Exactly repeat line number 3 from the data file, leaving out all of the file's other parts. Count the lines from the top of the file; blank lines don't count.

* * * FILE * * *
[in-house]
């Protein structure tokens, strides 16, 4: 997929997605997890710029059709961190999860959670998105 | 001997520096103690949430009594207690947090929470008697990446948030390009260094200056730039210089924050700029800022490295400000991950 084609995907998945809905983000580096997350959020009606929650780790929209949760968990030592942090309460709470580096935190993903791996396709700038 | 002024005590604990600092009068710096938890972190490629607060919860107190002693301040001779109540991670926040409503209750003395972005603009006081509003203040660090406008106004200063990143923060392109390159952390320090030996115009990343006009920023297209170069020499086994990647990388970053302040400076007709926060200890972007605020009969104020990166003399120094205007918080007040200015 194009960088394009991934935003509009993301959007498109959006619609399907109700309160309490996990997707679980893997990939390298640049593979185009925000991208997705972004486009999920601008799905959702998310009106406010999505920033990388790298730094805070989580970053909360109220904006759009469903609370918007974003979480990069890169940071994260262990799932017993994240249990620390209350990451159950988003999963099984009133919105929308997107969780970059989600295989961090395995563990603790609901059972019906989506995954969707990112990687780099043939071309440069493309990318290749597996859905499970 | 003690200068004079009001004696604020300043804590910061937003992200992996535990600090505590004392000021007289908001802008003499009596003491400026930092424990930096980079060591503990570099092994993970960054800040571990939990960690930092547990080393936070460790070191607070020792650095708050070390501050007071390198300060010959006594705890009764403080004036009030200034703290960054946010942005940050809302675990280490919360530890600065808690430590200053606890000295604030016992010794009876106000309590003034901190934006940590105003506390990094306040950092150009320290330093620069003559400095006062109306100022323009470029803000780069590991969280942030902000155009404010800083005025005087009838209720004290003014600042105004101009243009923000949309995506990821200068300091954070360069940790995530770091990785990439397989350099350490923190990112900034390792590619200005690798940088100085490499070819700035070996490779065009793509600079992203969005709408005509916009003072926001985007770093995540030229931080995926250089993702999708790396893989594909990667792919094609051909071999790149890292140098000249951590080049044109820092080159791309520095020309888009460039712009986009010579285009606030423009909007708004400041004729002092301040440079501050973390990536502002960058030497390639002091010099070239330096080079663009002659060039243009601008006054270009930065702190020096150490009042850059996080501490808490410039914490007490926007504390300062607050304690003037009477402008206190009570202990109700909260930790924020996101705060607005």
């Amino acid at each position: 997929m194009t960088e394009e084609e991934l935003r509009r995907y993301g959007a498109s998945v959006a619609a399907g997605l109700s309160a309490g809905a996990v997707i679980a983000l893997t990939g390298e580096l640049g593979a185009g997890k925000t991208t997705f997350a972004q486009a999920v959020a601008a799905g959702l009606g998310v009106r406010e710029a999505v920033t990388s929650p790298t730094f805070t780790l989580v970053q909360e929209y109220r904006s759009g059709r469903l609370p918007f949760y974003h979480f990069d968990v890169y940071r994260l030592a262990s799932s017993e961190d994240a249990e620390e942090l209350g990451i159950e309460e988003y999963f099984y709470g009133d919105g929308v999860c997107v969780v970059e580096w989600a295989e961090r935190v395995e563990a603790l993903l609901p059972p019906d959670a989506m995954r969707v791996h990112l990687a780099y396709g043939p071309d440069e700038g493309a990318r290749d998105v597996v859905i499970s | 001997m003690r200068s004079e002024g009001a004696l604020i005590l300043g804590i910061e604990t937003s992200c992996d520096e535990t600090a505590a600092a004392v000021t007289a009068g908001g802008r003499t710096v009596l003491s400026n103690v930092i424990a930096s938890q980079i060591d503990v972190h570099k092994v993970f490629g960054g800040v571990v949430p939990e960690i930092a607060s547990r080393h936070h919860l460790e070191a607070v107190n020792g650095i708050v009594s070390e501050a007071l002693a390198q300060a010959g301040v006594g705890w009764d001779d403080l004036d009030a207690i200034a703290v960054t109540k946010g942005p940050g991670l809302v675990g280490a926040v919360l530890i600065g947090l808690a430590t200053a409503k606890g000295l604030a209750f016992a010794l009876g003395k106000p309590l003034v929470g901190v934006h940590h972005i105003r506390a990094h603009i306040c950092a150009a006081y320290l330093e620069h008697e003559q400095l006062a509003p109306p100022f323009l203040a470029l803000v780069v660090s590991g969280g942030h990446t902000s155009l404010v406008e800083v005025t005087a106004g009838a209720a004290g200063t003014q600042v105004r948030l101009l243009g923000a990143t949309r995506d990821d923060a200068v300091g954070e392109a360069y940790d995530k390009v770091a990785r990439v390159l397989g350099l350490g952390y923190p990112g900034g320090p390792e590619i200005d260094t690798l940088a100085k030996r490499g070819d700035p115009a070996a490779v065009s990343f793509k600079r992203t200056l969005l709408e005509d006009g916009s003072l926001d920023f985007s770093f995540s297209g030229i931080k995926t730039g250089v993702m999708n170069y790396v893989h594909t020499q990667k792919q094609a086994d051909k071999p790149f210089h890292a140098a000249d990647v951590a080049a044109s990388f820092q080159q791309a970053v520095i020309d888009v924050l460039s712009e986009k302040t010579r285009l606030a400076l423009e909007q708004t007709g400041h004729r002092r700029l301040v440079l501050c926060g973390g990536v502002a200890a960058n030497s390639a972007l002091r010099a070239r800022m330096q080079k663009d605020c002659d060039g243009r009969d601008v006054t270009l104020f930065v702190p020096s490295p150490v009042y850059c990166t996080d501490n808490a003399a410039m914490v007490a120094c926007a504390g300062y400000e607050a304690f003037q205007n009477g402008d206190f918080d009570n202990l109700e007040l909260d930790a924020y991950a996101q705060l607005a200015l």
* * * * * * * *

């Amino acid at each position: 997929m194009t960088e394009e084609e991934l935003r509009r995907y993301g959007a498109s998945v959006a619609a399907g997605l109700s309160a309490g809905a996990v997707i679980a983000l893997t990939g390298e580096l640049g593979a185009g997890k925000t991208t997705f997350a972004q486009a999920v959020a601008a799905g959702l009606g998310v009106r406010e710029a999505v920033t990388s929650p790298t730094f805070t780790l989580v970053q909360e929209y109220r904006s759009g059709r469903l609370p918007f949760y974003h979480f990069d968990v890169y940071r994260l030592a262990s799932s017993e961190d994240a249990e620390e942090l209350g990451i159950e309460e988003y999963f099984y709470g009133d919105g929308v999860c997107v969780v970059e580096w989600a295989e961090r935190v395995e563990a603790l993903l609901p059972p019906d959670a989506m995954r969707v791996h990112l990687a780099y396709g043939p071309d440069e700038g493309a990318r290749d998105v597996v859905i499970s | 001997m003690r200068s004079e002024g009001a004696l604020i005590l300043g804590i910061e604990t937003s992200c992996d520096e535990t600090a505590a600092a004392v000021t007289a009068g908001g802008r003499t710096v009596l003491s400026n103690v930092i424990a930096s938890q980079i060591d503990v972190h570099k092994v993970f490629g960054g800040v571990v949430p939990e960690i930092a607060s547990r080393h936070h919860l460790e070191a607070v107190n020792g650095i708050v009594s070390e501050a007071l002693a390198q300060a010959g301040v006594g705890w009764d001779d403080l004036d009030a207690i200034a703290v960054t109540k946010g942005p940050g991670l809302v675990g280490a926040v919360l530890i600065g947090l808690a430590t200053a409503k606890g000295l604030a209750f016992a010794l009876g003395k106000p309590l003034v929470g901190v934006h940590h972005i105003r506390a990094h603009i306040c950092a150009a006081y320290l330093e620069h008697e003559q400095l006062a509003p109306p100022f323009l203040a470029l803000v780069v660090s590991g969280g942030h990446t902000s155009l404010v406008e800083v005025t005087a106004g009838a209720a004290g200063t003014q600042v105004r948030l101009l243009g923000a990143t949309r995506d990821d923060a200068v300091g954070e392109a360069y940790d995530k390009v770091a990785r990439v390159l397989g350099l350490g952390y923190p990112g900034g320090p390792e590619i200005d260094t690798l940088a100085k030996r490499g070819d700035p115009a070996a490779v065009s990343f793509k600079r992203t200056l969005l709408e005509d006009g916009s003072l926001d920023f985007s770093f995540s297209g030229i931080k995926t730039g250089v993702m999708n170069y790396v893989h594909t020499q990667k792919q094609a086994d051909k071999p790149f210089h890292a140098a000249d990647v951590a080049a044109s990388f820092q080159q791309a970053v520095i020309d888009v924050l460039s712009e986009k302040t010579r285009l606030a400076l423009e909007q708004t007709g400041h004729r002092r700029l301040v440079l501050c926060g973390g990536v502002a200890a960058n030497s390639a972007l002091r010099a070239r800022m330096q080079k663009d605020c002659d060039g243009r009969d601008v006054t270009l104020f930065v702190p020096s490295p150490v009042y850059c990166t996080d501490n808490a003399a410039m914490v007490a120094c926007a504390g300062y400000e607050a304690f003037q205007n009477g402008d206190f918080d009570n202990l109700e007040l909260d930790a924020y991950a996101q705060l607005a200015l």